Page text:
for symphonic band
The title of this piece is a line from a poem by Kentucky naturalist, essayist, farmers’ advocate and poet Wendell Berry. The line of verse speaks eloquently of the futility of human aspirations, and I have attempted to capture this in the music.
In the background of much of this piece is a chord progression from Iannis Xenakis’s great work Eonta. This is intended ironically, as “eonta” is the present participle of the verb “to be” (“being” or “existing”) in Greek, and Xenakis’s piece is a tremendous affirmation of life and existence.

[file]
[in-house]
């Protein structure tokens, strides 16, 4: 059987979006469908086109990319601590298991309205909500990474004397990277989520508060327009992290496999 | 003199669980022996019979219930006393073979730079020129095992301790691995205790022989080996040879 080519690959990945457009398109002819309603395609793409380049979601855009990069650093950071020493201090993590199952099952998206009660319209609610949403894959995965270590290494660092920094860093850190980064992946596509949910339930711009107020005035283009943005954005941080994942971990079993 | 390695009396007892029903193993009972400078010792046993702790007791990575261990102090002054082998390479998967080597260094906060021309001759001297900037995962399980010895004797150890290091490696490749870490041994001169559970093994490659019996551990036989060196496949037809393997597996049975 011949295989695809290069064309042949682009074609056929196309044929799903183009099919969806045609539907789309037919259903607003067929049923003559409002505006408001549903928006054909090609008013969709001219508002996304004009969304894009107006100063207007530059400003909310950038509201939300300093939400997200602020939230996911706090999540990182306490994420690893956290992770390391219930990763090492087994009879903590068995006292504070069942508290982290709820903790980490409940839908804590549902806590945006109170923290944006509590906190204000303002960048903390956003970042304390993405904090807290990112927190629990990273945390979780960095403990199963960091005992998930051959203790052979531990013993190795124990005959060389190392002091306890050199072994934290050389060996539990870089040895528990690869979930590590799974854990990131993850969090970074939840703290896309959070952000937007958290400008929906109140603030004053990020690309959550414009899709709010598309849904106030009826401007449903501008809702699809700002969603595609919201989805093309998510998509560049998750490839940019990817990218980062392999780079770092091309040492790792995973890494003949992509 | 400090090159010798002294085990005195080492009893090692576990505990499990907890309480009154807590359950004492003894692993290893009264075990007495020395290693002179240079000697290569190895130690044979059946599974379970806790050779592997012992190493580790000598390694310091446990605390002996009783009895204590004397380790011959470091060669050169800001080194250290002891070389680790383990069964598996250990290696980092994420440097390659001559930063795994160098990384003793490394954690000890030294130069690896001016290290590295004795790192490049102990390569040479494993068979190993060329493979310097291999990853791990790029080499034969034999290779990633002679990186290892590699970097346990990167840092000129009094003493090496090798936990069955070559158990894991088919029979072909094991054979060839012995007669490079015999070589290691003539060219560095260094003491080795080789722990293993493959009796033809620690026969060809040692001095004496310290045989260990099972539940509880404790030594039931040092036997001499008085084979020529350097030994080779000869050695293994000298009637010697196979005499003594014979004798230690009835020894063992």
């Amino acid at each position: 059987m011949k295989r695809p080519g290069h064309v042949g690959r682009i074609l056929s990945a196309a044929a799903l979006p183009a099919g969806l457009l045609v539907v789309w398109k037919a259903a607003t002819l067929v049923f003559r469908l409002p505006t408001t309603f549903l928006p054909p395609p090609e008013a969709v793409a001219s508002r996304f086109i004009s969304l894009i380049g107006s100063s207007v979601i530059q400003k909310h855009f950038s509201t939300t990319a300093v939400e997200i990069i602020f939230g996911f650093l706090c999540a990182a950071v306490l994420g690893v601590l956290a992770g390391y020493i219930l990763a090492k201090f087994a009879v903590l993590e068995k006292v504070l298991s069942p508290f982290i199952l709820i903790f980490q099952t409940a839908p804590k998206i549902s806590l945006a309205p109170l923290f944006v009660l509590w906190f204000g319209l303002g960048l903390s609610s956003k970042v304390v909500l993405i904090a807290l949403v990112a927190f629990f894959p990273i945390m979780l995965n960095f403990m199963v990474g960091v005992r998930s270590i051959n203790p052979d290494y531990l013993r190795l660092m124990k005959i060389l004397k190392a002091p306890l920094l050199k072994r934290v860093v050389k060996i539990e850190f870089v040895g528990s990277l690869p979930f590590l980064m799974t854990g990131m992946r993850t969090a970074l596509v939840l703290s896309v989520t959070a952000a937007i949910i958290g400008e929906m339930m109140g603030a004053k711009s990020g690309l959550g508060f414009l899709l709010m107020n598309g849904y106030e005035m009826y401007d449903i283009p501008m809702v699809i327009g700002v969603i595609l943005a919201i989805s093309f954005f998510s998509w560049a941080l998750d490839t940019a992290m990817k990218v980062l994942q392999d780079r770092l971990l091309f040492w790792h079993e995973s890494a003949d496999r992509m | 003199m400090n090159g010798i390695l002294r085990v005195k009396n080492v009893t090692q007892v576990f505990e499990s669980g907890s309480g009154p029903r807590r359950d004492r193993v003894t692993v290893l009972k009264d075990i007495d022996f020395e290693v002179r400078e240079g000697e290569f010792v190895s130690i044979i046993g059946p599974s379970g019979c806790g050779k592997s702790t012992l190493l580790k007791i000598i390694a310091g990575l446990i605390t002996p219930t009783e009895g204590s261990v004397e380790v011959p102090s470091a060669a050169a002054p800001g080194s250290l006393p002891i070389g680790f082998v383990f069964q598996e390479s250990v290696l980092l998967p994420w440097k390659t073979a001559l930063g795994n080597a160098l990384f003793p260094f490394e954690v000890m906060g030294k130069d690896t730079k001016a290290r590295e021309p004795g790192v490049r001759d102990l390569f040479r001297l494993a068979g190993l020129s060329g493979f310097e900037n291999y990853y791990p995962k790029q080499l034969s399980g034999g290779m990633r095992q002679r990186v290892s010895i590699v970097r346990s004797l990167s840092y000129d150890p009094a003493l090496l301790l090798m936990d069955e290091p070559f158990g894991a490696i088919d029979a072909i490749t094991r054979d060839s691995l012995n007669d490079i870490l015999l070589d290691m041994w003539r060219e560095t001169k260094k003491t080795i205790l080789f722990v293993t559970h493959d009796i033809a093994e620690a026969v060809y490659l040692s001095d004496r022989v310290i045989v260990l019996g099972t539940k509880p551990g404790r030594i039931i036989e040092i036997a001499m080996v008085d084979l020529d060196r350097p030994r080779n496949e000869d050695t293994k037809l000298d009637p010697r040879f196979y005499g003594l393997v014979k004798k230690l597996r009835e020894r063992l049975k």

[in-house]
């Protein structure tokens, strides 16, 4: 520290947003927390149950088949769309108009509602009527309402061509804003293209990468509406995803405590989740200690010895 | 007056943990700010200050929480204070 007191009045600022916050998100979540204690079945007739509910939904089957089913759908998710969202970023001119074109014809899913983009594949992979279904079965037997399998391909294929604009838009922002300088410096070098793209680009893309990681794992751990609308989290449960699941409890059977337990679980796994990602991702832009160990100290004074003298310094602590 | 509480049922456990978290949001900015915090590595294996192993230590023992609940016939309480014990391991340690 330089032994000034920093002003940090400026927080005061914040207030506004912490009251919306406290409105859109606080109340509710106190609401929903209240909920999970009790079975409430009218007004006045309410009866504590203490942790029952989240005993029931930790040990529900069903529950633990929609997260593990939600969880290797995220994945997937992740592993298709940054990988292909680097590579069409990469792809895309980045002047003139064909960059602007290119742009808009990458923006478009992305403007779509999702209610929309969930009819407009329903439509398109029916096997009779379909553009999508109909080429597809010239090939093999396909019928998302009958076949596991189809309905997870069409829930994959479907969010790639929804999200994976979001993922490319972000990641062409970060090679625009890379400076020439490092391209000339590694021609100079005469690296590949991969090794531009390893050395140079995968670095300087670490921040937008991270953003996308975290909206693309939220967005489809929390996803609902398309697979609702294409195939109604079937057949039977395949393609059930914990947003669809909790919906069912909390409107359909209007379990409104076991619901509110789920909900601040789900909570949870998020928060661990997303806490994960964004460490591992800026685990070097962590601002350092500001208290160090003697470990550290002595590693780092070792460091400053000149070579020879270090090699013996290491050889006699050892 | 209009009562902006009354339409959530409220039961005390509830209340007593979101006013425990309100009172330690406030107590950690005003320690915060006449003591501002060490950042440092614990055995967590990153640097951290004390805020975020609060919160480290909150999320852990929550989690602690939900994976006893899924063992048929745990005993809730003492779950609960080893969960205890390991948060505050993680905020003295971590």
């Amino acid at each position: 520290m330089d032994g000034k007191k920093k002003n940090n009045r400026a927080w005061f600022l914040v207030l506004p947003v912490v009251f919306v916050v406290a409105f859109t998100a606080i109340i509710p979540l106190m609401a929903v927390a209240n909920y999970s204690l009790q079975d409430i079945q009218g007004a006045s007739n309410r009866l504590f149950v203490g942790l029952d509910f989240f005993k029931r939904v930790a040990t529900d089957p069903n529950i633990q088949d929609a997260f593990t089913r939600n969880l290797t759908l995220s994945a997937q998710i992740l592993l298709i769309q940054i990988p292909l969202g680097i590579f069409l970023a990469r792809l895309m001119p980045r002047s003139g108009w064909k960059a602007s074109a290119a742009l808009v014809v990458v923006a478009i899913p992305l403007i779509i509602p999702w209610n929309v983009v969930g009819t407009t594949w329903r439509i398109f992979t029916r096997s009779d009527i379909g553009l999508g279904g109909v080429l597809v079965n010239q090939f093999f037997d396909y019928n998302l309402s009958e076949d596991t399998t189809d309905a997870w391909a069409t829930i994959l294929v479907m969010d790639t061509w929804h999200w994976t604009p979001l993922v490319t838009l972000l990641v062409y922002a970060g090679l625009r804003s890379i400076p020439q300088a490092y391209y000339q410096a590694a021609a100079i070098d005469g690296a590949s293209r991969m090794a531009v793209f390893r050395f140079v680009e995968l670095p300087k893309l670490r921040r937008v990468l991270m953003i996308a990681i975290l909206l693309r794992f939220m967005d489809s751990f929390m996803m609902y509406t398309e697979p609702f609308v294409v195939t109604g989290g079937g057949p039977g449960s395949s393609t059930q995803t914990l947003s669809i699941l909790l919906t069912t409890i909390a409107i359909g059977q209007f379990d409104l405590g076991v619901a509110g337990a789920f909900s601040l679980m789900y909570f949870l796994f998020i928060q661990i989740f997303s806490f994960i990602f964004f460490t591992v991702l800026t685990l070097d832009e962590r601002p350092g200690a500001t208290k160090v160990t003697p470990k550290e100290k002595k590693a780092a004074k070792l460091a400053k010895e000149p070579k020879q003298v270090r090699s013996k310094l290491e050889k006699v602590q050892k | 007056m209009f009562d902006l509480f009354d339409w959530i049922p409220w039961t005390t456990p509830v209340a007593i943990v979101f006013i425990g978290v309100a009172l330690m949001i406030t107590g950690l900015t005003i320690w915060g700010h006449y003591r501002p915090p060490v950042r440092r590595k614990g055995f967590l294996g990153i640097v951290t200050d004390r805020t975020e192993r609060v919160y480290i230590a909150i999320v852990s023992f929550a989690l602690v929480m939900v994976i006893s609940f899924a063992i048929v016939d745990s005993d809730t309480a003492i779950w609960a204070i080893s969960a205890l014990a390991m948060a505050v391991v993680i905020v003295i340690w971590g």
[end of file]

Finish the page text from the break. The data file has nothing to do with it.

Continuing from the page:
The piece begins quietly, with alternating sustained notes and rapid figures in the clarinets. There follow several sections, each one of which builds up to a larger climax than the one before, with the main climax of the piece (following a fast section) giving way to a restatement of the opening clarinet figures, both as they originally appear and in inversion, this time played very loudly in both the lower- and upper-most ranges of the woodwinds. After one more outburst, the piece dies away quietly in clarinets and percussion.